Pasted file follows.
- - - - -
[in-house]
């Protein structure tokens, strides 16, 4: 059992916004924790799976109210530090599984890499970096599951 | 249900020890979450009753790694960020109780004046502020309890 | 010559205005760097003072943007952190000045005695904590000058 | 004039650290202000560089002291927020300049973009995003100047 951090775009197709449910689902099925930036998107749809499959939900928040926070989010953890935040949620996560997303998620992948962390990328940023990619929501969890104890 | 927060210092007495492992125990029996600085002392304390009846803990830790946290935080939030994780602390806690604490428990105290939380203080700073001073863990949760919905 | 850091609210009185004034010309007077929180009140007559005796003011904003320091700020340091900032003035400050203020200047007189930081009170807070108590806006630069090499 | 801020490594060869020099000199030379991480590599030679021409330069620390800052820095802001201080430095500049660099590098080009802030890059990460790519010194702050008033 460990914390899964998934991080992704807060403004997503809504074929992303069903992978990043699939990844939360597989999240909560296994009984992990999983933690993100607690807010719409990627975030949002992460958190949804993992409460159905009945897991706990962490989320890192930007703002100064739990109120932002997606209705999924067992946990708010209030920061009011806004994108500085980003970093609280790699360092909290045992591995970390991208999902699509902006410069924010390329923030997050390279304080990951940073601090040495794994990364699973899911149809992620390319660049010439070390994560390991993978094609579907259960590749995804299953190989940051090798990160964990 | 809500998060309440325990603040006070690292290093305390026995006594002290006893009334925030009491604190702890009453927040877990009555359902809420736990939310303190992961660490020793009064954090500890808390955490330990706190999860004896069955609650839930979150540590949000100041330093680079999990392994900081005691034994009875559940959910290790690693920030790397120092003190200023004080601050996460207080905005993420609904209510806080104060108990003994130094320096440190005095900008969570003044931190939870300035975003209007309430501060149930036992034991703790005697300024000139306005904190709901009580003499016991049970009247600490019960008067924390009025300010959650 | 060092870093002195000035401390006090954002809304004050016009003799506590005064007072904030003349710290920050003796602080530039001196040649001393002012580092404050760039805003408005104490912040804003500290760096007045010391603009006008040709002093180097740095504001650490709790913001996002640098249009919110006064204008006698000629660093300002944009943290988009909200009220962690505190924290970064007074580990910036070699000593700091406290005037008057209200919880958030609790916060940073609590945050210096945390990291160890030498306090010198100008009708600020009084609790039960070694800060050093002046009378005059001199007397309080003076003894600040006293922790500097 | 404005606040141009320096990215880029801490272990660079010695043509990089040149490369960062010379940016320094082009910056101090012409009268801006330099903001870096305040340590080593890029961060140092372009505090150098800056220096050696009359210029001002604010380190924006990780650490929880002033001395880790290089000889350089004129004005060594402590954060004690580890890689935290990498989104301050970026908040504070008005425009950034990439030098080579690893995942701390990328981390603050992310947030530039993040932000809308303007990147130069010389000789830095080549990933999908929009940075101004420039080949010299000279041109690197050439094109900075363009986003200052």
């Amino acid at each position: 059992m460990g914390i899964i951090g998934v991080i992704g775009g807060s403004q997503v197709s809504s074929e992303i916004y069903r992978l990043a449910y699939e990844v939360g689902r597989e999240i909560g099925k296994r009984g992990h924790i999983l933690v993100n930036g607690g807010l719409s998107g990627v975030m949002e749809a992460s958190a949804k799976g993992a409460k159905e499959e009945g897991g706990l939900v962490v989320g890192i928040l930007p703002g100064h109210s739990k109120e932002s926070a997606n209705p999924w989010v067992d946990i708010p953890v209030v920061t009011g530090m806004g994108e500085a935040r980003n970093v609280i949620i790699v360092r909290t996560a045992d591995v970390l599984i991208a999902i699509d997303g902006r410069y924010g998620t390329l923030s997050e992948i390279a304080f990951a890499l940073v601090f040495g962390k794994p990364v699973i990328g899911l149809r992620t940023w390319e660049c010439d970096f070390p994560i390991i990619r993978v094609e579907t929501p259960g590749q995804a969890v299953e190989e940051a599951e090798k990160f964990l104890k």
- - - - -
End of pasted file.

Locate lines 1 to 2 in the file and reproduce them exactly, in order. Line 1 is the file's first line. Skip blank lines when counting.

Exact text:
[in-house]
């Protein structure tokens, strides 16, 4: 059992916004924790799976109210530090599984890499970096599951 | 249900020890979450009753790694960020109780004046502020309890 | 010559205005760097003072943007952190000045005695904590000058 | 004039650290202000560089002291927020300049973009995003100047 951090775009197709449910689902099925930036998107749809499959939900928040926070989010953890935040949620996560997303998620992948962390990328940023990619929501969890104890 | 927060210092007495492992125990029996600085002392304390009846803990830790946290935080939030994780602390806690604490428990105290939380203080700073001073863990949760919905 | 850091609210009185004034010309007077929180009140007559005796003011904003320091700020340091900032003035400050203020200047007189930081009170807070108590806006630069090499 | 801020490594060869020099000199030379991480590599030679021409330069620390800052820095802001201080430095500049660099590098080009802030890059990460790519010194702050008033 460990914390899964998934991080992704807060403004997503809504074929992303069903992978990043699939990844939360597989999240909560296994009984992990999983933690993100607690807010719409990627975030949002992460958190949804993992409460159905009945897991706990962490989320890192930007703002100064739990109120932002997606209705999924067992946990708010209030920061009011806004994108500085980003970093609280790699360092909290045992591995970390991208999902699509902006410069924010390329923030997050390279304080990951940073601090040495794994990364699973899911149809992620390319660049010439070390994560390991993978094609579907259960590749995804299953190989940051090798990160964990 | 809500998060309440325990603040006070690292290093305390026995006594002290006893009334925030009491604190702890009453927040877990009555359902809420736990939310303190992961660490020793009064954090500890808390955490330990706190999860004896069955609650839930979150540590949000100041330093680079999990392994900081005691034994009875559940959910290790690693920030790397120092003190200023004080601050996460207080905005993420609904209510806080104060108990003994130094320096440190005095900008969570003044931190939870300035975003209007309430501060149930036992034991703790005697300024000139306005904190709901009580003499016991049970009247600490019960008067924390009025300010959650 | 060092870093002195000035401390006090954002809304004050016009003799506590005064007072904030003349710290920050003796602080530039001196040649001393002012580092404050760039805003408005104490912040804003500290760096007045010391603009006008040709002093180097740095504001650490709790913001996002640098249009919110006064204008006698000629660093300002944009943290988009909200009220962690505190924290970064007074580990910036070699000593700091406290005037008057209200919880958030609790916060940073609590945050210096945390990291160890030498306090010198100008009708600020009084609790039960070694800060050093002046009378005059001199007397309080003076003894600040006293922790500097 | 404005606040141009320096990215880029801490272990660079010695043509990089040149490369960062010379940016320094082009910056101090012409009268801006330099903001870096305040340590080593890029961060140092372009505090150098800056220096050696009359210029001002604010380190924006990780650490929880002033001395880790290089000889350089004129004005060594402590954060004690580890890689935290990498989104301050970026908040504070008005425009950034990439030098080579690893995942701390990328981390603050992310947030530039993040932000809308303007990147130069010389000789830095080549990933999908929009940075101004420039080949010299000279041109690197050439094109900075363009986003200052």